11. Community Information Centres(CICs) • At Block Headquarters in Seven North East States and Sikkim • Number of Blocks 487 • Pilot Project 30 Blocks • Main Project 457 Blocks

  12. Experience from CICs set up under pilot project • Utilization of CICs in some states such as Sikkim and Meghalaya is quite good • Gangtok CIC is earning revenue and has even paid salary of staff out of the revenue earned • Some of the CICs have started Computer Training Programmes • Popular services at CICs Internet & Email Word processing Computer Training

  13. Gyandoot (http://www.gyandoot.net) • Gyandoot – a community owned, self-sustainable and low cost rural Intranet in Dhar District of Madhya Pradesh State connecting 21 multimedia kiosks or rural cyber café (Soochnalayas) catering to the everyday needs of the masses. • Soochnalayas located at Gram Panchayats, bazzars, local shops, Bus depots and on the roadside of central villages where people frequently travel. Each Soochnalaya provides public services to between 20 to 30 villages and between 20,000 and 30,000 people. • Gyandoot Intranet linked to the Internet, and a orresponding Gyandoot Website, provides global access.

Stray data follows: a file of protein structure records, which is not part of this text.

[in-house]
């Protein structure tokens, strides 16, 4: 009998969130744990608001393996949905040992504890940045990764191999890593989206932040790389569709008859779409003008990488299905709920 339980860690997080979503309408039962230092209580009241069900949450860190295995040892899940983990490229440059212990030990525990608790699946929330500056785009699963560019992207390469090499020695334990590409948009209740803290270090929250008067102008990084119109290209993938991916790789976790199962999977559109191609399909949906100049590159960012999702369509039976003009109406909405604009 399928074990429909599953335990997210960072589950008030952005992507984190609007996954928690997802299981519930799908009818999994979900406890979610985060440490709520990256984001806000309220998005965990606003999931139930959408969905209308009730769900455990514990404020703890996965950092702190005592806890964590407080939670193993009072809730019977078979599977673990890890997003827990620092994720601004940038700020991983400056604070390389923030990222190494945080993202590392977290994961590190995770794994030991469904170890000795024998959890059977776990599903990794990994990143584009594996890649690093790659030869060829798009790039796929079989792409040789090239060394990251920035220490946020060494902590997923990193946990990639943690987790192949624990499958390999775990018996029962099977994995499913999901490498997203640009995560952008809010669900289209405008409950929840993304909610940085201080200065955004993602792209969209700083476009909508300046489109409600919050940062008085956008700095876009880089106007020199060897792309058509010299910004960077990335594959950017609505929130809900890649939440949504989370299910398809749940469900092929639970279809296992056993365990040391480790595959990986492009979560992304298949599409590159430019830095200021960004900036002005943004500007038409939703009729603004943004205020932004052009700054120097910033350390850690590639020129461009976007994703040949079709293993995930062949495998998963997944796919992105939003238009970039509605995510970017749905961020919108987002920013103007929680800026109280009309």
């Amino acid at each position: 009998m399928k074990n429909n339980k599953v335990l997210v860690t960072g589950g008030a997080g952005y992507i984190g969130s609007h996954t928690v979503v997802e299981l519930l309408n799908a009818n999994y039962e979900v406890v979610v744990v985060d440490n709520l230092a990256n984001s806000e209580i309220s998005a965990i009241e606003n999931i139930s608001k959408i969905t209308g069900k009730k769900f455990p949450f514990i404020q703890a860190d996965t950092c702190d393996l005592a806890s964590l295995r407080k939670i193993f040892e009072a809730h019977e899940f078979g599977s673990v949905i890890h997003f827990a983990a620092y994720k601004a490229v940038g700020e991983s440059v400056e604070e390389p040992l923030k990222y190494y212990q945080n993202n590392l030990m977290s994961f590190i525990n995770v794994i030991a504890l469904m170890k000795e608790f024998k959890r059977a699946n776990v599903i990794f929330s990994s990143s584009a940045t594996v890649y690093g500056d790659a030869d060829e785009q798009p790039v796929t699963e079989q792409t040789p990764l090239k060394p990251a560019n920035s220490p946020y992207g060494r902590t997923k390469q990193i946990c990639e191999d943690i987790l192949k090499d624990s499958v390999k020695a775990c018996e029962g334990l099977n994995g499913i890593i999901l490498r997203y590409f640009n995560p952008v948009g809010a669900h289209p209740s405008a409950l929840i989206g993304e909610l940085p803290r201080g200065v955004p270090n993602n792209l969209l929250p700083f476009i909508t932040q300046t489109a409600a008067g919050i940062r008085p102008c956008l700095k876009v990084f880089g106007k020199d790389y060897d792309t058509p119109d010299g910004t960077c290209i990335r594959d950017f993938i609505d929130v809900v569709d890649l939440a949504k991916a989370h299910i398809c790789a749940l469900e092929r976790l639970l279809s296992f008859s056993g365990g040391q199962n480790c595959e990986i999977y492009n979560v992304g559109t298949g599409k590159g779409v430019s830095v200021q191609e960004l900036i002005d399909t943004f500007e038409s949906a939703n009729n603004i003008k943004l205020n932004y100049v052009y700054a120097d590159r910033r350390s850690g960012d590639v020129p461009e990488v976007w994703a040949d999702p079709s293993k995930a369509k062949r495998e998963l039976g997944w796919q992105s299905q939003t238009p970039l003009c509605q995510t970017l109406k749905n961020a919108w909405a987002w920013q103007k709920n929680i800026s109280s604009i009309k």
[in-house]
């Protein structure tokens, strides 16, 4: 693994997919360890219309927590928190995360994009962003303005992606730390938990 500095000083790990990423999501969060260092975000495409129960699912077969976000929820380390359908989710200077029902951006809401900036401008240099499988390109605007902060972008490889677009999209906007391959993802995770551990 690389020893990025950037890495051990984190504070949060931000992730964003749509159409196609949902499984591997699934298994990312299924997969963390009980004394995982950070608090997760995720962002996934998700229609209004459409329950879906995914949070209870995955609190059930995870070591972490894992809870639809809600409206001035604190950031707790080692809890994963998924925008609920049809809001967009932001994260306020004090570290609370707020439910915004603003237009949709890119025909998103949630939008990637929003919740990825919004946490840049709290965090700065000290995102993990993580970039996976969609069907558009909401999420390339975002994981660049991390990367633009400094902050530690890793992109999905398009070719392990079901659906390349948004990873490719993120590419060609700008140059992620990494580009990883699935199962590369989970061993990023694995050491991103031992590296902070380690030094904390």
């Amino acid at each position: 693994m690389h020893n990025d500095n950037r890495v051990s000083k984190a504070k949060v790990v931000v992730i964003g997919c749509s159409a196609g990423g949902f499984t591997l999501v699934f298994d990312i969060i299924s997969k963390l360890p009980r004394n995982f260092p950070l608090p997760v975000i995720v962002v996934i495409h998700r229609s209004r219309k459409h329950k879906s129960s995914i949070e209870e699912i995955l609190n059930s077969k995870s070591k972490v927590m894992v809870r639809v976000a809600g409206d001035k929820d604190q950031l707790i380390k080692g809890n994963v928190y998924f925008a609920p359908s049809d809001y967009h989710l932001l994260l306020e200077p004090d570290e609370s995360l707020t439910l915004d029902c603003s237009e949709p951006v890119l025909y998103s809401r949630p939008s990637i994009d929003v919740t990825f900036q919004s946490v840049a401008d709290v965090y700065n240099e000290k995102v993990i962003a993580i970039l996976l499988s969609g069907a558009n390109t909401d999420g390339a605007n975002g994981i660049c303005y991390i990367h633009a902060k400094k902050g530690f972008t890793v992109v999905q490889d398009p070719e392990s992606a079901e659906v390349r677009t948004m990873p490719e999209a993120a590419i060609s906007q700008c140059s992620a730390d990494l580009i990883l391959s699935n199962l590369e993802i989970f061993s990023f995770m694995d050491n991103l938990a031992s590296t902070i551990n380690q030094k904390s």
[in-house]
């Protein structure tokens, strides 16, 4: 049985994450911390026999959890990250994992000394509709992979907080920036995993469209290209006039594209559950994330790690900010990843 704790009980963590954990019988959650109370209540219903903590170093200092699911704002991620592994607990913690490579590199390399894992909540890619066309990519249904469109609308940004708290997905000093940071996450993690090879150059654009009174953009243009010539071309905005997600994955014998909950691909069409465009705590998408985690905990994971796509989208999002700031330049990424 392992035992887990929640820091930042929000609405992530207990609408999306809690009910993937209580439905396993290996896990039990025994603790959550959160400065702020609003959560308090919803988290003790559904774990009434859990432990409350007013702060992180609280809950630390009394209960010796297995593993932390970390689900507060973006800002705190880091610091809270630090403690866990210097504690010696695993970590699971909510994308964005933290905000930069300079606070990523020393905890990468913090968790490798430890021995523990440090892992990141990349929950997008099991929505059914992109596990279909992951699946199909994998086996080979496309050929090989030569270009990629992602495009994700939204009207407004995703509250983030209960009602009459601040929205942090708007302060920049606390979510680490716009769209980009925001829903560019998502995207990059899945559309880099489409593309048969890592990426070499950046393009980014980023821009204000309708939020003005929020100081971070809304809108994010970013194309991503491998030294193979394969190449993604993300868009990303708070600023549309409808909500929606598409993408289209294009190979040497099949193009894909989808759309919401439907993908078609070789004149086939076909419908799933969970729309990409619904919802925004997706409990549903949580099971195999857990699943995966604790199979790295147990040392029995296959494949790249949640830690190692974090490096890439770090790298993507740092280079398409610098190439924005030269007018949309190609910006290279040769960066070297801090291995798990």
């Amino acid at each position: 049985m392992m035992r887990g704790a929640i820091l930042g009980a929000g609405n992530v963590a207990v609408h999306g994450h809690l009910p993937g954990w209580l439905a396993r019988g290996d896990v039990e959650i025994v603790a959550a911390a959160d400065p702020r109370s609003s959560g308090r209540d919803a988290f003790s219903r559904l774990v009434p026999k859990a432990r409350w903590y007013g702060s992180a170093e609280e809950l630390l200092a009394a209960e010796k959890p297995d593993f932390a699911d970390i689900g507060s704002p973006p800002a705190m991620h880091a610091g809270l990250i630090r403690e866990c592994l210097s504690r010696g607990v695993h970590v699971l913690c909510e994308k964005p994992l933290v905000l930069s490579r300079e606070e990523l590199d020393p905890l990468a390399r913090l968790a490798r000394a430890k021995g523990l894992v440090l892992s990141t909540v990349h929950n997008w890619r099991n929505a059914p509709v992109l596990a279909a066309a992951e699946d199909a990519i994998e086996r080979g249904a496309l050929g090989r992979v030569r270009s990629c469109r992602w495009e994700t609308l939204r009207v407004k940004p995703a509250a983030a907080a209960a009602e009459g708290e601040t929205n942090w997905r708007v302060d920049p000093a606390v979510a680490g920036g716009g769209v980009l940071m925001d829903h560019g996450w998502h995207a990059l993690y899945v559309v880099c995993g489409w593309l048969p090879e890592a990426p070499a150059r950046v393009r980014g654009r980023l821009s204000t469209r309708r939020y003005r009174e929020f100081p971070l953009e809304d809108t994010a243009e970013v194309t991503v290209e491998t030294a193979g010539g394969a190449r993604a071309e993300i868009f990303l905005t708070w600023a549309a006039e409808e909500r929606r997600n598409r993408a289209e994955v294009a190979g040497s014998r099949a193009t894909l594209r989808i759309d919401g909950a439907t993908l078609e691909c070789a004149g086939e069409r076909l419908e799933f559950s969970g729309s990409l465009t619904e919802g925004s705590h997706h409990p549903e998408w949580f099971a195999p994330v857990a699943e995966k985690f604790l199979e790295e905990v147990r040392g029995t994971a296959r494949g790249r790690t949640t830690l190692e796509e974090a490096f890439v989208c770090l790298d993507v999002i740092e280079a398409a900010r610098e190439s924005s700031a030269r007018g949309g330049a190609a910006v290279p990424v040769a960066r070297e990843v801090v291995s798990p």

14. Gyandoot • Some of the services provided by Gyandoot Intranet: • Agricultural Produce Auction Centres Rates, • Online Registration of application, • Public Grievance Redressal • Hindi e-mail • Gyandoot won the “CSI National IT Award” as well as “Stockholm Challenge Award” • Replicating Gyandoot model Drishtee (http://www.drishtee.com)

  15. 3. Agricultural Marketing Information Network (AGMARKNET) (http://agmarket.nic.in) Agricultural marketing – area for second generation Green Revolution problems • A key step towards globalisation of Agriculture • Improve farmers’ decision making capability to dispose of their agricultural produce at better prices in the market by: • Prompt and reliable market information • Knowledge of prevailing prices in other markets • Knowledge of arrivals in markets • Awareness on quality competitiveness